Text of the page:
hull night flood barrier
Environment Agency officers have used the Hull barrier to help water drain from the River Hull and east Yorkshire’s floodplains by keeping back the tide.
Officers used the tidal surge barrier at midnight last night until 8am this morning to stop tidal flows from entering the Hull river system.
The aim was to speed up the discharge of water from the middle stretches of the river, upstream of Hull and north of Beverley where the levels were high. Staff lowered the barrier to prevent the tide from flowing upstream and taking up space in the river system.
Once the tide had turned and levels either side of the barrier had equalised, the barrier was lifted to allow the river water to flow out.
The barrier is normally used to prevent tidal surges from flooding the city and is used on average between eight and 12 times a year.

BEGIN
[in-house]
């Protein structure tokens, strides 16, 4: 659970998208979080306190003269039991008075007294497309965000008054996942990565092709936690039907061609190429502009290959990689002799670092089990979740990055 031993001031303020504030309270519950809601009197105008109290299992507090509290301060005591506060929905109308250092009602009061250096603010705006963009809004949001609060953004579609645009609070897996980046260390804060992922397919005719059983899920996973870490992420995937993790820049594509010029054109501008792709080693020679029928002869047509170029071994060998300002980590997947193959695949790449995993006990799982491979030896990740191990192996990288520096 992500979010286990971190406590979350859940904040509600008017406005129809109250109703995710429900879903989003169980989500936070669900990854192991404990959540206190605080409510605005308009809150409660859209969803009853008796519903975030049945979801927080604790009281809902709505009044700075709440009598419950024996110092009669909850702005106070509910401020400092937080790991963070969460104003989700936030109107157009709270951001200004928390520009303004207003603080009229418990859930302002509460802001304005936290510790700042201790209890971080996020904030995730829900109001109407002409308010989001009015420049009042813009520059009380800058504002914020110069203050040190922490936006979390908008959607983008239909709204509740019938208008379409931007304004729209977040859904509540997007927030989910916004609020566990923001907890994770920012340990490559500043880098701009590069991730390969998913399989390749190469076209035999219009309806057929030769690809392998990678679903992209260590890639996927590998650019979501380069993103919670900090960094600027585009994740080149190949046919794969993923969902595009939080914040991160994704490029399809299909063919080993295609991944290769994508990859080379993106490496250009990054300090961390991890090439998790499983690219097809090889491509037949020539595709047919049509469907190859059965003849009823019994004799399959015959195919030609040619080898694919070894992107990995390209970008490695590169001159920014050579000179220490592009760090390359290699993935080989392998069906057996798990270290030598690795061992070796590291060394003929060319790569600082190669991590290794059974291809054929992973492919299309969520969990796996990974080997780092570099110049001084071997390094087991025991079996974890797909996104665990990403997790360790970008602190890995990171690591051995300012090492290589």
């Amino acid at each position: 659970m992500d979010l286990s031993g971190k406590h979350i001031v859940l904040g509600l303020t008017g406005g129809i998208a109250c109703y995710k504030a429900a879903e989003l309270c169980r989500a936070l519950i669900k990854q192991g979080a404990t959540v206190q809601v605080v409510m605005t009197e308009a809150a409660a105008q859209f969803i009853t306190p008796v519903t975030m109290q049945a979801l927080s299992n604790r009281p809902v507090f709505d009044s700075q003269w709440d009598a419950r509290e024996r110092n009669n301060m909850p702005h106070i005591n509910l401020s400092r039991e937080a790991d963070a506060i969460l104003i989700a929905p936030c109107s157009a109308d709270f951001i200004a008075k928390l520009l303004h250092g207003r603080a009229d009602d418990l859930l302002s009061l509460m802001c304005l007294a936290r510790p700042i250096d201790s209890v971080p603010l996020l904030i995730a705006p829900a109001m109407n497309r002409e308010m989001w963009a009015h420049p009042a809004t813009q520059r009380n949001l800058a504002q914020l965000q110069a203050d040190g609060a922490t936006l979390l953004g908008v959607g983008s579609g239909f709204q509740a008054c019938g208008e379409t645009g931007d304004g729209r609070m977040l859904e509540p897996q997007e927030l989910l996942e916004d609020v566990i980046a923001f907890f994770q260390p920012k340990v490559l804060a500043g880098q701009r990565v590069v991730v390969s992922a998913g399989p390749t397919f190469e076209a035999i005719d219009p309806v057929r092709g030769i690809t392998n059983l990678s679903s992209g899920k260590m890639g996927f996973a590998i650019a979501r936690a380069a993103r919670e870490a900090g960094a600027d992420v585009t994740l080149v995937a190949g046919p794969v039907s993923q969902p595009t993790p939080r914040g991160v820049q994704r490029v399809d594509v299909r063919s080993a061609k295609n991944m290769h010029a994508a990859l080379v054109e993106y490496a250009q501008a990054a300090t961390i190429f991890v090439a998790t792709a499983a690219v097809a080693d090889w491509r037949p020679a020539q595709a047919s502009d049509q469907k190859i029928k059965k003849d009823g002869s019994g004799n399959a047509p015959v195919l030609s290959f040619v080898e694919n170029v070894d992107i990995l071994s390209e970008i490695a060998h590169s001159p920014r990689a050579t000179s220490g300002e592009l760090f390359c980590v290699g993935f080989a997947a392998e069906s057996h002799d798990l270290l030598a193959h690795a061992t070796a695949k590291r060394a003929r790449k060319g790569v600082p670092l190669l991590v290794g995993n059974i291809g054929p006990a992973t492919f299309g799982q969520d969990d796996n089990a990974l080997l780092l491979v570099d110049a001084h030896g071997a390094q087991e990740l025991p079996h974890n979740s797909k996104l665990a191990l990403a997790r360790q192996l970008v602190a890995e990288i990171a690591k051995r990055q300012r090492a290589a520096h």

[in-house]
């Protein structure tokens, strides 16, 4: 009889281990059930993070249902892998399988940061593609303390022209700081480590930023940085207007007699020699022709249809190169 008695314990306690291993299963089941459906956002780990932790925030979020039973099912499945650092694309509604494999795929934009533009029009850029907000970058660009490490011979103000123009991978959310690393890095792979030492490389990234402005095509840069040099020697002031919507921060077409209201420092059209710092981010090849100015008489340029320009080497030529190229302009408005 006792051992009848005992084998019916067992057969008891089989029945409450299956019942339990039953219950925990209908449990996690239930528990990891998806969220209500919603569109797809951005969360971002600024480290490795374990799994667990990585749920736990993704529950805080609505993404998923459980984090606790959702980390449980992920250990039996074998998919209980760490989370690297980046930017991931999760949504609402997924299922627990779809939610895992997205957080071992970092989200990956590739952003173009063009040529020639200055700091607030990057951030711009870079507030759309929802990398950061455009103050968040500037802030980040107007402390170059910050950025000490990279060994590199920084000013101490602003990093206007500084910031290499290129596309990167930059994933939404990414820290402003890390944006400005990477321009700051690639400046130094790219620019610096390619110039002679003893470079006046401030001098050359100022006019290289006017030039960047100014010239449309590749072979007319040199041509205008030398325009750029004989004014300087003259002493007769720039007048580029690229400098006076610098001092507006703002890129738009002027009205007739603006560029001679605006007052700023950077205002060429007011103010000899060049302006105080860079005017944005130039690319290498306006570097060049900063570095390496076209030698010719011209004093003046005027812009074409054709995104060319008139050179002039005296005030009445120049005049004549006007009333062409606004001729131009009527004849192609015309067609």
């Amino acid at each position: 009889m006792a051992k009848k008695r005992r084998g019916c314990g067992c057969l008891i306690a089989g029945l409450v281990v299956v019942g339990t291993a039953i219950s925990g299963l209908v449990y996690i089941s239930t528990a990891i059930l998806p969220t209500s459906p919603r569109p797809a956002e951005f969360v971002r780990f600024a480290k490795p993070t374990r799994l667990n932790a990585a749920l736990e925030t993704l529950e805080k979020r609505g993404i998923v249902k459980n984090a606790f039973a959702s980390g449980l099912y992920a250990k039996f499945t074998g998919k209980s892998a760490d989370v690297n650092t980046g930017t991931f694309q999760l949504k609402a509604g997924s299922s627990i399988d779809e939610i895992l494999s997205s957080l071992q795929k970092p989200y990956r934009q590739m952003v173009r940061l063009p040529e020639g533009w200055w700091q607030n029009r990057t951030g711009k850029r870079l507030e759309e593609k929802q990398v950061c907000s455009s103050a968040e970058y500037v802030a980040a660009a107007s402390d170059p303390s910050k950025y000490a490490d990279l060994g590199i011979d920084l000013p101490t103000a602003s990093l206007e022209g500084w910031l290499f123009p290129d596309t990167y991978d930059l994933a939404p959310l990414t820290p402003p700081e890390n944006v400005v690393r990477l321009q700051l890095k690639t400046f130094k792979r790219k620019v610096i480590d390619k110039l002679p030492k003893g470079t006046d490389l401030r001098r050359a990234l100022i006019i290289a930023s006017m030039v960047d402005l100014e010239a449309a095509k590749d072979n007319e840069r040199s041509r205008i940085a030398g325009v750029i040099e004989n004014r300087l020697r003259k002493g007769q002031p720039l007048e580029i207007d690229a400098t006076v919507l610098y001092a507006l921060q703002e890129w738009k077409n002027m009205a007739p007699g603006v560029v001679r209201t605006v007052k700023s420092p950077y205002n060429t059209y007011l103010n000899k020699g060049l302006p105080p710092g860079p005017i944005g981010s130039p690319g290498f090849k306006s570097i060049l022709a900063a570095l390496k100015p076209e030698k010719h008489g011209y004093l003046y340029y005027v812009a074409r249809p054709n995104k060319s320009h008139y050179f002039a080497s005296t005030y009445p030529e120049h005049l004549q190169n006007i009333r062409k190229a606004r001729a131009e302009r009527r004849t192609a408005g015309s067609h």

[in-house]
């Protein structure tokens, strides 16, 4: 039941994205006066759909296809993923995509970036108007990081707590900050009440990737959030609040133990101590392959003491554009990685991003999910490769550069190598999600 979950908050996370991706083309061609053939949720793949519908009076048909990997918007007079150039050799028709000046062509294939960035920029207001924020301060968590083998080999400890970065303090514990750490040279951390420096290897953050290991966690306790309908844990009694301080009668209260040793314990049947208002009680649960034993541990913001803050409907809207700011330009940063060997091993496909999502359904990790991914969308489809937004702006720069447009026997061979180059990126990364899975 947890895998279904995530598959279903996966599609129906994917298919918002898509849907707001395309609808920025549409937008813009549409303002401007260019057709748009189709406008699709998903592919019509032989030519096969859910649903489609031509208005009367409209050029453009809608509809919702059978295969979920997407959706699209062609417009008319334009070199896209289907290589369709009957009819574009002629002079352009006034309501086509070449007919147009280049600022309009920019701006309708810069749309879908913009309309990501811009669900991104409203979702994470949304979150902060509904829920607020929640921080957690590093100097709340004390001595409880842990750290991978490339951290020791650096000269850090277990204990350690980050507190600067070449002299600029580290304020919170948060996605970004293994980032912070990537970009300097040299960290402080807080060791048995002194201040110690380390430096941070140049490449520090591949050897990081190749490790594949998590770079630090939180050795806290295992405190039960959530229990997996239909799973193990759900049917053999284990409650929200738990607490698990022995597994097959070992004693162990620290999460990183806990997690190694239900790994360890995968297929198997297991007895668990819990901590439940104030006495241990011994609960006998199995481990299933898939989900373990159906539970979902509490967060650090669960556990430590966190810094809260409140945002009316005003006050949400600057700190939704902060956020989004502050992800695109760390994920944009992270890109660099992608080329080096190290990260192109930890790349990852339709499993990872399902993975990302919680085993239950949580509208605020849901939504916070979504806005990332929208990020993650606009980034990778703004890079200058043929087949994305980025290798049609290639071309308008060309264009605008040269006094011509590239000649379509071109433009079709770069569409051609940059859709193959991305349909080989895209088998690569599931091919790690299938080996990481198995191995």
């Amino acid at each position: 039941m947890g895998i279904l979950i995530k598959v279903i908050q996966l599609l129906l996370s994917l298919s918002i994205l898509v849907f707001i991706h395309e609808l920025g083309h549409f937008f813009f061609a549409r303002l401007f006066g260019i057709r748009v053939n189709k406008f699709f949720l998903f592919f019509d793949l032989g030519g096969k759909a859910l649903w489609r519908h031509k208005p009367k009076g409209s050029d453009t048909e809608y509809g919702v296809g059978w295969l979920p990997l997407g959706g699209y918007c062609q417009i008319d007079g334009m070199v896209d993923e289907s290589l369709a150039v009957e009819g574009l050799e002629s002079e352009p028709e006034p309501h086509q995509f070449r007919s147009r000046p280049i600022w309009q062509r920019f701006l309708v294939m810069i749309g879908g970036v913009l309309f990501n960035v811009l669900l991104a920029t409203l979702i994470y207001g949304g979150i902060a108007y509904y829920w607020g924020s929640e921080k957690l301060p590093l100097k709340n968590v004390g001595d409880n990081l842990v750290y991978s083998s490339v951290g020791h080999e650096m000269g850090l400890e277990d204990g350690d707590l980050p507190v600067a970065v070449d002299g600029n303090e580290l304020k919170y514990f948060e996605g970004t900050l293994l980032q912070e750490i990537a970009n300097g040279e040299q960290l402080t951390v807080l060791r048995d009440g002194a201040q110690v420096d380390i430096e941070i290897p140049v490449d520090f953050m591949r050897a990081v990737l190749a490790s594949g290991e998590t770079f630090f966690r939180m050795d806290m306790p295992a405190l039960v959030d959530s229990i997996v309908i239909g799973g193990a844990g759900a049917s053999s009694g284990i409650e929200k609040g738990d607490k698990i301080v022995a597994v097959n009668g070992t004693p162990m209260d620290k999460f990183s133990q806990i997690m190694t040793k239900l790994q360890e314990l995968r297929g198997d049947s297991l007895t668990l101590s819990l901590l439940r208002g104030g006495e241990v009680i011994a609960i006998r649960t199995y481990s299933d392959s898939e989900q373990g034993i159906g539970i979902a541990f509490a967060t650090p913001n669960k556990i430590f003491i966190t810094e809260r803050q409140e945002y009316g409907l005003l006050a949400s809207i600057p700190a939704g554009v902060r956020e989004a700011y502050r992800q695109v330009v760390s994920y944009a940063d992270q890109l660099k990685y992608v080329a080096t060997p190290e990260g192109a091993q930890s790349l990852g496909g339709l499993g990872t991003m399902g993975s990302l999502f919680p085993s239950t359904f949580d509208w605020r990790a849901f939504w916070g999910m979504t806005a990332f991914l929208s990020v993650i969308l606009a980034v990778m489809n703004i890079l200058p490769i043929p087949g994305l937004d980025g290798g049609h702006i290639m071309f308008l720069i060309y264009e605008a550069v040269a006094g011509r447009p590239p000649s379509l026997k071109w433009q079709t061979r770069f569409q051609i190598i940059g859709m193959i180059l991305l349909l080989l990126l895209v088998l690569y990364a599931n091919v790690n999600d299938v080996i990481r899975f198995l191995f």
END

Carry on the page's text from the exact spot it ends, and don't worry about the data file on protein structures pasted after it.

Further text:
It’s planned to use the barrier again this afternoon until 9pm tonight, after consultation with shipping interests to make sure that they are able to make the barge movements they need to. Over the next few days we will keep an eye on water levels and decide whether to deploy the barrier again
The Environment Agency’s Jan Davie said: “By using the tidal barrier, we can keep the tide from going up river. This creates more space in the lower parts of the river system so that the water from upstream can flow down into it. We hope to drop the barrier again later today to repeat the effect and get as much water as possible out of the river Hull and away into the Humber.”
”We’re working closely with the shipping companies to make sure they can do what they need to do before we deploy the barrier again.”
The system works by keeping tidal water out of the lower part of the River Hull - the stretch which meets the estuary. If tidal water is kept out then there is more room for the river water to drain into it until the barrier is lifted again.
When the barrier is kept open under normal circumstances, the tide moves up the River Hull and prevents upper river water from flowing to the estuary.